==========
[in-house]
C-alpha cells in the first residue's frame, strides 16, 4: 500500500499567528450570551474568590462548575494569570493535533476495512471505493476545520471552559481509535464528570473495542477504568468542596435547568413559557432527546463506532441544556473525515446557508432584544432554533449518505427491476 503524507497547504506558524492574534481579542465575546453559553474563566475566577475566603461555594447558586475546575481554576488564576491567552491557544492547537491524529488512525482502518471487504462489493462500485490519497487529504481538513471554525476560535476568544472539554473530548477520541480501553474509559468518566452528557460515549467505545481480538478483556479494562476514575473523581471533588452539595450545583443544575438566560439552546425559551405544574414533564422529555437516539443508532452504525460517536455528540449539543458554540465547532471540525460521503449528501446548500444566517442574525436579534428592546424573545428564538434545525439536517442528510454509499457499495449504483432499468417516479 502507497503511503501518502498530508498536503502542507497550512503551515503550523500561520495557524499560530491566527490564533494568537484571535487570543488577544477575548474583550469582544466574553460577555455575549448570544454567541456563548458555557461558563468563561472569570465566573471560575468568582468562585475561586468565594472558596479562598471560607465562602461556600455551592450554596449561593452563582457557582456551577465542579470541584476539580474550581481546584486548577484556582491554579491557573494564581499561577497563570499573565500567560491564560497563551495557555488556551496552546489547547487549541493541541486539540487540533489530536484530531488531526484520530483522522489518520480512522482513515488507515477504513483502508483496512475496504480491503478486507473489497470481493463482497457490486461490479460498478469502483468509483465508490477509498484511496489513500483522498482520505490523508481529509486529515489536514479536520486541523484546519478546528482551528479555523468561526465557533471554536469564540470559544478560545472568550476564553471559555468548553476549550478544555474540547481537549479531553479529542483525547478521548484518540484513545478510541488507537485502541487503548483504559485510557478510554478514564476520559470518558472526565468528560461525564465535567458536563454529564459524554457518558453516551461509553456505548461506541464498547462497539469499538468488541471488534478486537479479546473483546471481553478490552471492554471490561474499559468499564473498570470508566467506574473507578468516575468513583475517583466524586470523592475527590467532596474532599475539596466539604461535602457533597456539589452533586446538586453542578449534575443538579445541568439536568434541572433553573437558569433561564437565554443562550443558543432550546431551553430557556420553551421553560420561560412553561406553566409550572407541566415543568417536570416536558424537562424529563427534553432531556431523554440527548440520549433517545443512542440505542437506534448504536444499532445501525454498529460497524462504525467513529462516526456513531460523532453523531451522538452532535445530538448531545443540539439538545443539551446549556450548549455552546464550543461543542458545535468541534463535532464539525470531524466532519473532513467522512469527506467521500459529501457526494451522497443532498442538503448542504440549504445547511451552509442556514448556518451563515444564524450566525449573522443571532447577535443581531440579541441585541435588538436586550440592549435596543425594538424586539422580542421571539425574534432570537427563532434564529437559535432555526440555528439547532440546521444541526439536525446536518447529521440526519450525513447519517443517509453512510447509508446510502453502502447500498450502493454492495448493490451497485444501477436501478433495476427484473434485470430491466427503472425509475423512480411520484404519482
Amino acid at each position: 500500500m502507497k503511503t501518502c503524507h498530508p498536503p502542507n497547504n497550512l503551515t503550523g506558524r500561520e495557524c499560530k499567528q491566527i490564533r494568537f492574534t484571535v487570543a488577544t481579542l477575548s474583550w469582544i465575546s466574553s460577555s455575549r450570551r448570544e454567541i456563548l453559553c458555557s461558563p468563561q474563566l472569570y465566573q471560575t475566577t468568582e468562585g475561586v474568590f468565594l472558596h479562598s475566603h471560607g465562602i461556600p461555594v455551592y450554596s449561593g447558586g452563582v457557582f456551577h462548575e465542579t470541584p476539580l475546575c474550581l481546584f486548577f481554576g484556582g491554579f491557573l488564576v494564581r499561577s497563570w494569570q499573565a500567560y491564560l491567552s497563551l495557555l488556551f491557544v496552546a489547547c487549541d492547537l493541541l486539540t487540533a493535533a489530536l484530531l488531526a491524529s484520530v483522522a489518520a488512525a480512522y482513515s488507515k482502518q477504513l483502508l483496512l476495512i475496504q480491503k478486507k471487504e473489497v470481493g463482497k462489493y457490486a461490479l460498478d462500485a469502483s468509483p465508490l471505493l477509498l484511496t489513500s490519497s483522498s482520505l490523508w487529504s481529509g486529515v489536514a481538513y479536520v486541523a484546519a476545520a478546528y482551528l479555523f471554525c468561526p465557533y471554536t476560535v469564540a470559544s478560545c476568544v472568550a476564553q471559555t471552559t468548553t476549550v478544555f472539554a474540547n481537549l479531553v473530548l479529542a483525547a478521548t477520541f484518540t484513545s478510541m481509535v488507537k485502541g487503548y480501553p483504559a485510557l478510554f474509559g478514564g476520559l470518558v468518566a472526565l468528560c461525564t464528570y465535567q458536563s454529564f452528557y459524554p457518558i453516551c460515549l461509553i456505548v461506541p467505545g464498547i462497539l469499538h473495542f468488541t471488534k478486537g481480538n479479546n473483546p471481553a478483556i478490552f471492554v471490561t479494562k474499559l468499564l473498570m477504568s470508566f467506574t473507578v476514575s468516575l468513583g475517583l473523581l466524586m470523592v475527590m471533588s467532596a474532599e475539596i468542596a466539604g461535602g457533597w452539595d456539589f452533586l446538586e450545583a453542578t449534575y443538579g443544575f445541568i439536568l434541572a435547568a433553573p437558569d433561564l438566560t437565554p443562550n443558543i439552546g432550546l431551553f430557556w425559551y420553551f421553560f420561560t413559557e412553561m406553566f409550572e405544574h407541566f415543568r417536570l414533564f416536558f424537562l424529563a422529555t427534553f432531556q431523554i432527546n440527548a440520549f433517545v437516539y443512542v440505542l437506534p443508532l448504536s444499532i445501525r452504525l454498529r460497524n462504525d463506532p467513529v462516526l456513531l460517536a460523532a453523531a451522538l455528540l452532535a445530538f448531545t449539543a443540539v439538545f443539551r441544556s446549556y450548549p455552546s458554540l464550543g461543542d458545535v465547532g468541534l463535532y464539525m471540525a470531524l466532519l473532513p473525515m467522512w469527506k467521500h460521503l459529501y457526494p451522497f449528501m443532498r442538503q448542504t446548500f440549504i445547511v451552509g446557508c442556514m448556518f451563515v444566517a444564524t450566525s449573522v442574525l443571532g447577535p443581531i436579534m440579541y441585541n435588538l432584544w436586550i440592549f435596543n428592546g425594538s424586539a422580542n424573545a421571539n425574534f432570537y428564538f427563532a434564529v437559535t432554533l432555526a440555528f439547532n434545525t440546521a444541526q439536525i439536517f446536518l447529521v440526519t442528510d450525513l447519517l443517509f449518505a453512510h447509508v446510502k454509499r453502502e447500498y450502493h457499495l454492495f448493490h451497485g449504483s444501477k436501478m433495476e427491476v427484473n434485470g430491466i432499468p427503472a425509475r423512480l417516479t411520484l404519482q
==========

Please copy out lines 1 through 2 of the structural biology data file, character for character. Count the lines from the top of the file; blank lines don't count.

[in-house]
C-alpha cells in the first residue's frame, strides 16, 4: 500500500499567528450570551474568590462548575494569570493535533476495512471505493476545520471552559481509535464528570473495542477504568468542596435547568413559557432527546463506532441544556473525515446557508432584544432554533449518505427491476 503524507497547504506558524492574534481579542465575546453559553474563566475566577475566603461555594447558586475546575481554576488564576491567552491557544492547537491524529488512525482502518471487504462489493462500485490519497487529504481538513471554525476560535476568544472539554473530548477520541480501553474509559468518566452528557460515549467505545481480538478483556479494562476514575473523581471533588452539595450545583443544575438566560439552546425559551405544574414533564422529555437516539443508532452504525460517536455528540449539543458554540465547532471540525460521503449528501446548500444566517442574525436579534428592546424573545428564538434545525439536517442528510454509499457499495449504483432499468417516479 502507497503511503501518502498530508498536503502542507497550512503551515503550523500561520495557524499560530491566527490564533494568537484571535487570543488577544477575548474583550469582544466574553460577555455575549448570544454567541456563548458555557461558563468563561472569570465566573471560575468568582468562585475561586468565594472558596479562598471560607465562602461556600455551592450554596449561593452563582457557582456551577465542579470541584476539580474550581481546584486548577484556582491554579491557573494564581499561577497563570499573565500567560491564560497563551495557555488556551496552546489547547487549541493541541486539540487540533489530536484530531488531526484520530483522522489518520480512522482513515488507515477504513483502508483496512475496504480491503478486507473489497470481493463482497457490486461490479460498478469502483468509483465508490477509498484511496489513500483522498482520505490523508481529509486529515489536514479536520486541523484546519478546528482551528479555523468561526465557533471554536469564540470559544478560545472568550476564553471559555468548553476549550478544555474540547481537549479531553479529542483525547478521548484518540484513545478510541488507537485502541487503548483504559485510557478510554478514564476520559470518558472526565468528560461525564465535567458536563454529564459524554457518558453516551461509553456505548461506541464498547462497539469499538468488541471488534478486537479479546473483546471481553478490552471492554471490561474499559468499564473498570470508566467506574473507578468516575468513583475517583466524586470523592475527590467532596474532599475539596466539604461535602457533597456539589452533586446538586453542578449534575443538579445541568439536568434541572433553573437558569433561564437565554443562550443558543432550546431551553430557556420553551421553560420561560412553561406553566409550572407541566415543568417536570416536558424537562424529563427534553432531556431523554440527548440520549433517545443512542440505542437506534448504536444499532445501525454498529460497524462504525467513529462516526456513531460523532453523531451522538452532535445530538448531545443540539439538545443539551446549556450548549455552546464550543461543542458545535468541534463535532464539525470531524466532519473532513467522512469527506467521500459529501457526494451522497443532498442538503448542504440549504445547511451552509442556514448556518451563515444564524450566525449573522443571532447577535443581531440579541441585541435588538436586550440592549435596543425594538424586539422580542421571539425574534432570537427563532434564529437559535432555526440555528439547532440546521444541526439536525446536518447529521440526519450525513447519517443517509453512510447509508446510502453502502447500498450502493454492495448493490451497485444501477436501478433495476427484473434485470430491466427503472425509475423512480411520484404519482